The wide availability of user-provided content in online social media facilitates the aggregation of people around common interests, worldviews, and narratives. However, the World Wide Web is a fruitful environment for the massive diffusion of unverified rumors. In this work, using a massive quantitative analysis of Facebook, we show that information related to distinct narratives––conspiracy theories and scientific news––generates homogeneous and polarized communities (i.e., echo chambers) having similar information consumption patterns. Then, we derive a data-driven percolation model of rumor spreading that demonstrates that homogeneity and polarization are the main determinants for predicting cascades’ size.
You know that there is real information contained in social media the problem is quantifying it. Many have tried to extract illness and in particular flu rates from what people tweet and post. In this case we have an example you can try out:
We provide a brief technical description of an online platform for disease monitoring, titled as the Flu Detector (fludetector.cs.ucl.ac.uk). Flu Detector, in its current version (v.0.5), uses either Twitter or Google search data in conjunction with statistical Natural Language Processing models to estimate the rate of influenza-like illness in the population of England.
Its back-end is a live service that collects online data, utilises modern technologies for large-scale text processing, and finally applies statistical inference models that are trained offline. The front-end visualises the various disease rate estimates. Notably, the models based on Google data achieve a high level of accuracy with respect to the most recent four flu seasons in England (2012/13 to 2015/16). This highlighted Flu Detector as having a great potential of becoming a complementary source to the domestic traditional flu surveillance schemes.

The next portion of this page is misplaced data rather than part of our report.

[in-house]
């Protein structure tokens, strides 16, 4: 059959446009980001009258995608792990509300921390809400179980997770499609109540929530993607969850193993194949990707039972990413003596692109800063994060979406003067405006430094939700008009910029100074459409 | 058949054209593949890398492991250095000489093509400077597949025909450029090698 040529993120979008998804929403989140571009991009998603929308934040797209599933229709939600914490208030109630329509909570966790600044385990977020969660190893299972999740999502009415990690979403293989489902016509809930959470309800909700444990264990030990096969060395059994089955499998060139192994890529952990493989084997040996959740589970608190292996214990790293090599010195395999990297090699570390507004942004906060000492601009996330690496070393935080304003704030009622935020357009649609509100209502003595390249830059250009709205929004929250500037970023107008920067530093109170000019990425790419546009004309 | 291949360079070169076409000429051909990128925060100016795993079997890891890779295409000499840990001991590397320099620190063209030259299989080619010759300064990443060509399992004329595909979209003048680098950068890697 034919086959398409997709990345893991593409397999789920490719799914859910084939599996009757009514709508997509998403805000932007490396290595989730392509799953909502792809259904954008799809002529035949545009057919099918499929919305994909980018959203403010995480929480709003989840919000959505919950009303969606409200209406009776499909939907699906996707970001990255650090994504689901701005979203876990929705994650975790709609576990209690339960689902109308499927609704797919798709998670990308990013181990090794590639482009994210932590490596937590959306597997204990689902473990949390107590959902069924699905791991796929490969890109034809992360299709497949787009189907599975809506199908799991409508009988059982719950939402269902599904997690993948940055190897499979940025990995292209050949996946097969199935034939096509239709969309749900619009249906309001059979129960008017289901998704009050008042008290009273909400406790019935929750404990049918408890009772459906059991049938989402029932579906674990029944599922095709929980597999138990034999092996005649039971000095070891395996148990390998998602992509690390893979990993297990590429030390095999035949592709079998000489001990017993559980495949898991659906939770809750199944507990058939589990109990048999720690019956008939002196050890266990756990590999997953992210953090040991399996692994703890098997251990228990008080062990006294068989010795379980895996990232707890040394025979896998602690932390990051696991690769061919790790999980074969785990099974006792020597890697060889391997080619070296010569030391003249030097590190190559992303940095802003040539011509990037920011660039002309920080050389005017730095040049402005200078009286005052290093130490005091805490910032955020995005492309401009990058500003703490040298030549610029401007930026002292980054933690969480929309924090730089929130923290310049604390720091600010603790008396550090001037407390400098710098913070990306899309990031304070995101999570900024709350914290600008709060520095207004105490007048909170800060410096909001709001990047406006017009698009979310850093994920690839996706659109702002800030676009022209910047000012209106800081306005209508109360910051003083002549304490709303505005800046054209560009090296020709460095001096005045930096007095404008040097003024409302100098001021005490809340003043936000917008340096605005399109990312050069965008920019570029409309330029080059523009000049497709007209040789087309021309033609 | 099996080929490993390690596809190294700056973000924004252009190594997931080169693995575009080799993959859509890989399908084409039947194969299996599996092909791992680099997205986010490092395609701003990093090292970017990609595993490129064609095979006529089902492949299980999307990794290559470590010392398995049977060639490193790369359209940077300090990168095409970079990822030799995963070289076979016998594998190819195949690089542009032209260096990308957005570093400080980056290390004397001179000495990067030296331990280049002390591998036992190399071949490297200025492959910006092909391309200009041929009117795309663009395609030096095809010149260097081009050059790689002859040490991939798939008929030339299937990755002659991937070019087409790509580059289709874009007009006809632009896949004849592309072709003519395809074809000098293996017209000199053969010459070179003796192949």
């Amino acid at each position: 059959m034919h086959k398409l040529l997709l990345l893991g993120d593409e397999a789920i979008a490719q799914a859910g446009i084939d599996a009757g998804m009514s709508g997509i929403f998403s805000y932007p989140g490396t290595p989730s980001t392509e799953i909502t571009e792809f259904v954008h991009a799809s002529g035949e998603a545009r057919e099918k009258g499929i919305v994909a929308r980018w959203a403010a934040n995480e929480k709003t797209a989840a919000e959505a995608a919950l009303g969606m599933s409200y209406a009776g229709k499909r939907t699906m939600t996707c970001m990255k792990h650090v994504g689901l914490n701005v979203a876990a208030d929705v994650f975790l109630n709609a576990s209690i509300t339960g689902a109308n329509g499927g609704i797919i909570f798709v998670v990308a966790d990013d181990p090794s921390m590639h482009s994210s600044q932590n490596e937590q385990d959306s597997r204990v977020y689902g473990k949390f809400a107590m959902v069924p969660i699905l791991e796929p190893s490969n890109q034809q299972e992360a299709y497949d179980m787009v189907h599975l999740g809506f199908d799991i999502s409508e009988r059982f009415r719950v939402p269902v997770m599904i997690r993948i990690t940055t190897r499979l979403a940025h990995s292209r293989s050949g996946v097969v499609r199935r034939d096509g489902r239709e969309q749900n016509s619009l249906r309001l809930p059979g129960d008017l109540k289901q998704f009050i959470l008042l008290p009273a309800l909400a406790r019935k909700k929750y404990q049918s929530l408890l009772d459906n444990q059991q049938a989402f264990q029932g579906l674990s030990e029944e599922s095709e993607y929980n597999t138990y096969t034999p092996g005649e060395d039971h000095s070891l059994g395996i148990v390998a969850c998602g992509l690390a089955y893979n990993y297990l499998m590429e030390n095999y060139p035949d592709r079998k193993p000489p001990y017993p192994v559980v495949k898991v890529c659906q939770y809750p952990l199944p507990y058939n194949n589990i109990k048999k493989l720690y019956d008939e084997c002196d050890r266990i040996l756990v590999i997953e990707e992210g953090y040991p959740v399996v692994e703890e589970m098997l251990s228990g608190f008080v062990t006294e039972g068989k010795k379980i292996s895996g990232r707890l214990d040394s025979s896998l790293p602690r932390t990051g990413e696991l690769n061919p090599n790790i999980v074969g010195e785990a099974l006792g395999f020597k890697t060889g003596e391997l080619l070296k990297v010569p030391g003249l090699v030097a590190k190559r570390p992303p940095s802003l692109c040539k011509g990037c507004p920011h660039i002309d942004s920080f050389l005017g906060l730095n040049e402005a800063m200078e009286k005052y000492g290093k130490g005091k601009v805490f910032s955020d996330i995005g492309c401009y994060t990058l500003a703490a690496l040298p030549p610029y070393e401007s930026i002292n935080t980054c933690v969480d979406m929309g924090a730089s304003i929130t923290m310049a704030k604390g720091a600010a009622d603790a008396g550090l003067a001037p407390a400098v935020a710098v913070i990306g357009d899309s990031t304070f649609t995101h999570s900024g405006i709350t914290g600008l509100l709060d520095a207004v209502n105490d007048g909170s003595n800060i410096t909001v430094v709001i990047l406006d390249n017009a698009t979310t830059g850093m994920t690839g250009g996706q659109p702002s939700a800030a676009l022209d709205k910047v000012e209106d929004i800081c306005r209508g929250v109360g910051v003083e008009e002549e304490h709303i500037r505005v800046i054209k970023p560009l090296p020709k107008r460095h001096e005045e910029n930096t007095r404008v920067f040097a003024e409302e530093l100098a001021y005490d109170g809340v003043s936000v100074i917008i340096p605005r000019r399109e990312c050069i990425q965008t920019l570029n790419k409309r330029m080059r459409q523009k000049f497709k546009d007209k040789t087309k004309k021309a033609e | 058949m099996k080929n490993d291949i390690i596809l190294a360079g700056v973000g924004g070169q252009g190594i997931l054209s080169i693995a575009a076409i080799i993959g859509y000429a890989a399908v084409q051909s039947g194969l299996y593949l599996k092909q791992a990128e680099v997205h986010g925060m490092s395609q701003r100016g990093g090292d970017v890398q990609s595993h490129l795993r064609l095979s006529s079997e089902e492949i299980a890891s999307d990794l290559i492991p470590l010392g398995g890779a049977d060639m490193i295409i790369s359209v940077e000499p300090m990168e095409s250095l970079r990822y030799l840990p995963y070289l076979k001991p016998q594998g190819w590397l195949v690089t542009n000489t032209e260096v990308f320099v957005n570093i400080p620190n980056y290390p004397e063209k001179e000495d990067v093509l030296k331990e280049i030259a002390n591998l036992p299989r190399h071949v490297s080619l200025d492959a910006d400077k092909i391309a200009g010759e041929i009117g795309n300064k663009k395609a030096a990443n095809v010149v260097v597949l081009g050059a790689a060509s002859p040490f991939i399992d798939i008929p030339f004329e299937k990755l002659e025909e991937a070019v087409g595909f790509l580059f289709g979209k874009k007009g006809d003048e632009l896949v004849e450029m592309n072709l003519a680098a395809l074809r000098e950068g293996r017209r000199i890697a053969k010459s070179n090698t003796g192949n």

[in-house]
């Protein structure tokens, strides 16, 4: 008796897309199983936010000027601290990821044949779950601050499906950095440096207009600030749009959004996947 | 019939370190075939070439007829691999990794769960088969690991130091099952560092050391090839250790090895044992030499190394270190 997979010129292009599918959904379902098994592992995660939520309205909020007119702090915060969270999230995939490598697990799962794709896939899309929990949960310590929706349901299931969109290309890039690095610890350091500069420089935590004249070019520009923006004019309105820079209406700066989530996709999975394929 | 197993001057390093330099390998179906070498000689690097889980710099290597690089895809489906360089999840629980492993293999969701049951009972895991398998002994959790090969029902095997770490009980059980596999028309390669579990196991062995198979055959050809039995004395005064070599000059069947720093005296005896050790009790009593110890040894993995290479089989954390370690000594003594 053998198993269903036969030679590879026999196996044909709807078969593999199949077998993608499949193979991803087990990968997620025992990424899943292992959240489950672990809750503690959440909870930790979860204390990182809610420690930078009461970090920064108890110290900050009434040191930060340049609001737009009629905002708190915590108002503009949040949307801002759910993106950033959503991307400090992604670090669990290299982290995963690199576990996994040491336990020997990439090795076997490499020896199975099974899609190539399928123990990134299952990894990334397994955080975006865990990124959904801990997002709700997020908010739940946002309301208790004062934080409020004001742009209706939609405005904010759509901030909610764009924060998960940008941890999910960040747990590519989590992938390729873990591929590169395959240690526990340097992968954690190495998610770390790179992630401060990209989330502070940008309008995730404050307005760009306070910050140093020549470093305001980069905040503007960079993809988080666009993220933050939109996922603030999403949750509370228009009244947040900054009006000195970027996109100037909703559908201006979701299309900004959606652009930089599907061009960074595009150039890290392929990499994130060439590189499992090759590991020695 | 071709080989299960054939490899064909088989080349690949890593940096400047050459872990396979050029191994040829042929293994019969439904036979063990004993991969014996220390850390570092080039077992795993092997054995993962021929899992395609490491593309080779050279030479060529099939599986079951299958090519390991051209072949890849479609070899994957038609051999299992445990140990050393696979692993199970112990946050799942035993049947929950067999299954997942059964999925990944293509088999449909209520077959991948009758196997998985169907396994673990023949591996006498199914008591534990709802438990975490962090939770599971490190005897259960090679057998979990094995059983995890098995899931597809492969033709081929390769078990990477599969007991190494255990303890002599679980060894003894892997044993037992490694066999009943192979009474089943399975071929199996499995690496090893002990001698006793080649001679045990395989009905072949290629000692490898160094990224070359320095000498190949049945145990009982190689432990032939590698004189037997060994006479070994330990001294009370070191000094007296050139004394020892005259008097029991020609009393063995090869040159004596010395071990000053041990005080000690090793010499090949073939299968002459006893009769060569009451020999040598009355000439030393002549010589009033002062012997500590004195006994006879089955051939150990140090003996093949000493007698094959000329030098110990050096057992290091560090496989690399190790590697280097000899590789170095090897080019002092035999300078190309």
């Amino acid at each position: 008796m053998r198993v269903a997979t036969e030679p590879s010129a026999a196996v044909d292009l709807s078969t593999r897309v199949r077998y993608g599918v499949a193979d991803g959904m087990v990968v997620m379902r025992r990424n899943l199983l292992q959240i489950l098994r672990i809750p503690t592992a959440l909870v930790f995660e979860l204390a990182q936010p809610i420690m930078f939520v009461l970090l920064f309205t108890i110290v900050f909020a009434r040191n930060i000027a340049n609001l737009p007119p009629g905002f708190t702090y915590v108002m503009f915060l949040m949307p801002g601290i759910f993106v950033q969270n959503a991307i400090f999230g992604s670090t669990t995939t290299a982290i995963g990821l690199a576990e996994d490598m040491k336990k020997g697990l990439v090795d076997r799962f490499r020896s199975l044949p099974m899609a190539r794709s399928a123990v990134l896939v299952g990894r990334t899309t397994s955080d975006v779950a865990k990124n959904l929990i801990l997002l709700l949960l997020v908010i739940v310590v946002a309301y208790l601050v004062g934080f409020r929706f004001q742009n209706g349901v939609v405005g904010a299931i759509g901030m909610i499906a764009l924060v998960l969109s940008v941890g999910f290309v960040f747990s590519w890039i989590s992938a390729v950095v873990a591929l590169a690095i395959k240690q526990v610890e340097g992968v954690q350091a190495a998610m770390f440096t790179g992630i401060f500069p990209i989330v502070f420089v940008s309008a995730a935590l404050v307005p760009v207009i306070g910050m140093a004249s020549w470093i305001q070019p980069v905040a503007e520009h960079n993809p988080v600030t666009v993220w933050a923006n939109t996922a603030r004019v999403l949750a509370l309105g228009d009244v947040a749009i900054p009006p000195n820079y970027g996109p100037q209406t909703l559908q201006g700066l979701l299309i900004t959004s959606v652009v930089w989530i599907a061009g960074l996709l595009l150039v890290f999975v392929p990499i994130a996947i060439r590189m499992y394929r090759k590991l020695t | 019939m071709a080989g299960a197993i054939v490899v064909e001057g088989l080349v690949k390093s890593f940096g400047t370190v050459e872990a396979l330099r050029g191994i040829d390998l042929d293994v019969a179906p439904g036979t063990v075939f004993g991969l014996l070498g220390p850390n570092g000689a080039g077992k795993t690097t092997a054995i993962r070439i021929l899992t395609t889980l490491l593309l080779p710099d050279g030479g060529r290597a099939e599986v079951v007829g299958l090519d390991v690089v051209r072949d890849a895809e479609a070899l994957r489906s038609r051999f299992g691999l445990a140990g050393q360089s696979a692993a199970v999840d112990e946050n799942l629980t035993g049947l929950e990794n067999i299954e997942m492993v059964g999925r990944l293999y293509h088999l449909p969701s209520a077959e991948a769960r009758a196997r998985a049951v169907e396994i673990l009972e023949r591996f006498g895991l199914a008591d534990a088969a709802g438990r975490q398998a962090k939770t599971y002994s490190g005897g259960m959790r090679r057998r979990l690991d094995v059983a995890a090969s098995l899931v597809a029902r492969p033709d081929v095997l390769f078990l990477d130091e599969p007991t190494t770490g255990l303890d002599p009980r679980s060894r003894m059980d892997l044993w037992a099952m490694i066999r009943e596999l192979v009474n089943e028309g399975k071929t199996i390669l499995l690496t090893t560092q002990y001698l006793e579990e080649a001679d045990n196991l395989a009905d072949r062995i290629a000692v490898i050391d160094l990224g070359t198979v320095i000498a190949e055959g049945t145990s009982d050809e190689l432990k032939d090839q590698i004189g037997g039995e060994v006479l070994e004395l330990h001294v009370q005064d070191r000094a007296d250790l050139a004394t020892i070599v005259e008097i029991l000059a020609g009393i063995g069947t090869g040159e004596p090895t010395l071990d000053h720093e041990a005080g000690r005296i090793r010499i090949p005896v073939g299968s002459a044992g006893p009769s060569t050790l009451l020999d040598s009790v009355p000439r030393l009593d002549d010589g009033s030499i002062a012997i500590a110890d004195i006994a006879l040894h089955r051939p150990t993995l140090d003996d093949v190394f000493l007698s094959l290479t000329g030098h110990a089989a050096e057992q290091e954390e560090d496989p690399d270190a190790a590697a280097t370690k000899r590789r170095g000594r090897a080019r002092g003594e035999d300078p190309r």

It could well end up making Google's flu forecasts more accurate.
What a title for a paper - you have to at least read some of it.
In case you don't know what clickbait is:
Clickbaits work by exploiting the insatiable appetite of humans to indulge their curiosity. According to the Loewenstein’s information gap theory of curiosity, people feel a gap between what they know and what they want to know, and curiosity proceeds in two basic steps – first, a situation reveals a painful gap in our knowledge (that’s the headline), and then we feel an urge to fill this gap and ease that pain (that’s the click).
Clickbaits clog up the social media news streams with low-quality content and violate general codes of ethics of journalism. Despite a huge amount of backlash and being a threat to journalism, their use has been rampant and thus it’s important to develop techniques that automatically detect and combat clickbaits.
And how can we do it?
Existing methods for automatically detecting clickbaits rely on heavy feature engineering and domain knowledge. Here, we introduce a neural network architecture based on Recurrent Neural Networks for detecting clickbaits. Our model relies on distributed word representations learned from a large unannotated corpora, and character embeddings learned via Convolutional Neural Networks.
Experimental results on a dataset of news headlines show that our model outperforms existing techniques for clickbait detection with an accuracy of 0.98 with F1-score of 0.98 and ROC-AUC of 0.99.
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|Last Updated ( Monday, 23 January 2017 )|